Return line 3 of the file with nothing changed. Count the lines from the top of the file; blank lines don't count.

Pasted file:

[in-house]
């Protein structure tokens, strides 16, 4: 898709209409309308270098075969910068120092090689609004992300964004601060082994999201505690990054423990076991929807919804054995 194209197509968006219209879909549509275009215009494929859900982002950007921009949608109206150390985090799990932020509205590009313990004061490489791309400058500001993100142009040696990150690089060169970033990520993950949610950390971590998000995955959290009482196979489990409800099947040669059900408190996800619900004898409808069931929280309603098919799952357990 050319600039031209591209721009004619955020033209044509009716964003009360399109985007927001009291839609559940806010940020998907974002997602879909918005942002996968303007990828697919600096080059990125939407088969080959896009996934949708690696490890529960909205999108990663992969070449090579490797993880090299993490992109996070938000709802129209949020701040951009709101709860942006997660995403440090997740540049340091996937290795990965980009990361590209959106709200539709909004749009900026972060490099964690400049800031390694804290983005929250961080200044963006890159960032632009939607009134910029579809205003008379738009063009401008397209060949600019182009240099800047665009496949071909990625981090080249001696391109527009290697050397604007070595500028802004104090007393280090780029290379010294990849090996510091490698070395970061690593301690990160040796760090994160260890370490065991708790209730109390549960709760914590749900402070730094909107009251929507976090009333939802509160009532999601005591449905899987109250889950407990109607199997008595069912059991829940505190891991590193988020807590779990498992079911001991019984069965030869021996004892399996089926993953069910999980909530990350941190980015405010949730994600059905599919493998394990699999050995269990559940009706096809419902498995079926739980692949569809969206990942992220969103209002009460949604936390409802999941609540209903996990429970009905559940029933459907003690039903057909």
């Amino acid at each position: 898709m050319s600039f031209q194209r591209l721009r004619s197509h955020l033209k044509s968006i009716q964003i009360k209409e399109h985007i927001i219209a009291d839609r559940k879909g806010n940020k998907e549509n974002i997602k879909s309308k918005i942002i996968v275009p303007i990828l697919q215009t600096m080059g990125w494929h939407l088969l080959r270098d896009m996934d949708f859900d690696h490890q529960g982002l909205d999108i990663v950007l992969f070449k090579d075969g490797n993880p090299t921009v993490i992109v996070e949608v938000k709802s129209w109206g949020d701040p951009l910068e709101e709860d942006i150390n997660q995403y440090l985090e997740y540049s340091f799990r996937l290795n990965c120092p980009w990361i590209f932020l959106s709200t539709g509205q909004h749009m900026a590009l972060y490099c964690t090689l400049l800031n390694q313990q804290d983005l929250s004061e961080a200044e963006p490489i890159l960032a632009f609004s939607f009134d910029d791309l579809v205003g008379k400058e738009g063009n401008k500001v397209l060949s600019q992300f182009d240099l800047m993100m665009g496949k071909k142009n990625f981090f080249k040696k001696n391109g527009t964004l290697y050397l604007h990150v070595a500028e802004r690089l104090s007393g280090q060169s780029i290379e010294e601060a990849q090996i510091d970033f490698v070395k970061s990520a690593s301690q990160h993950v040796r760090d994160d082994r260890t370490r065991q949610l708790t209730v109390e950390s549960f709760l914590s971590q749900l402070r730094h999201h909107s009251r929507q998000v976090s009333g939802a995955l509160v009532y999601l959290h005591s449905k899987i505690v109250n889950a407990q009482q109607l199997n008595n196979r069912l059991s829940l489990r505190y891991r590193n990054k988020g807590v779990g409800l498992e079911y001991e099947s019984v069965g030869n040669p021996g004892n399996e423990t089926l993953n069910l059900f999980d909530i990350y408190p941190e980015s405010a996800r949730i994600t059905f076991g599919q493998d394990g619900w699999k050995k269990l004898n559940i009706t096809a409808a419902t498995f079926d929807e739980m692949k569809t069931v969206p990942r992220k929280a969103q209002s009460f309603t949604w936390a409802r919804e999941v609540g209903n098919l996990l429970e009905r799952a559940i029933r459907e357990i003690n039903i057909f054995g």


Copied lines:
């Amino acid at each position: 898709m050319s600039f031209q194209r591209l721009r004619s197509h955020l033209k044509s968006i009716q964003i009360k209409e399109h985007i927001i219209a009291d839609r559940k879909g806010n940020k998907e549509n974002i997602k879909s309308k918005i942002i996968v275009p303007i990828l697919q215009t600096m080059g990125w494929h939407l088969l080959r270098d896009m996934d949708f859900d690696h490890q529960g982002l909205d999108i990663v950007l992969f070449k090579d075969g490797n993880p090299t921009v993490i992109v996070e949608v938000k709802s129209w109206g949020d701040p951009l910068e709101e709860d942006i150390n997660q995403y440090l985090e997740y540049s340091f799990r996937l290795n990965c120092p980009w990361i590209f932020l959106s709200t539709g509205q909004h749009m900026a590009l972060y490099c964690t090689l400049l800031n390694q313990q804290d983005l929250s004061e961080a200044e963006p490489i890159l960032a632009f609004s939607f009134d910029d791309l579809v205003g008379k400058e738009g063009n401008k500001v397209l060949s600019q992300f182009d240099l800047m993100m665009g496949k071909k142009n990625f981090f080249k040696k001696n391109g527009t964004l290697y050397l604007h990150v070595a500028e802004r690089l104090s007393g280090q060169s780029i290379e010294e601060a990849q090996i510091d970033f490698v070395k970061s990520a690593s301690q990160h993950v040796r760090d994160d082994r260890t370490r065991q949610l708790t209730v109390e950390s549960f709760l914590s971590q749900l402070r730094h999201h909107s009251r929507q998000v976090s009333g939802a995955l509160v009532y999601l959290h005591s449905k899987i505690v109250n889950a407990q009482q109607l199997n008595n196979r069912l059991s829940l489990r505190y891991r590193n990054k988020g807590v779990g409800l498992e079911y001991e099947s019984v069965g030869n040669p021996g004892n399996e423990t089926l993953n069910l059900f999980d909530i990350y408190p941190e980015s405010a996800r949730i994600t059905f076991g599919q493998d394990g619900w699999k050995k269990l004898n559940i009706t096809a409808a419902t498995f079926d929807e739980m692949k569809t069931v969206p990942r992220k929280a969103q209002s009460f309603t949604w936390a409802r919804e999941v609540g209903n098919l996990l429970e009905r799952a559940i029933r459907e357990i003690n039903i057909f054995g």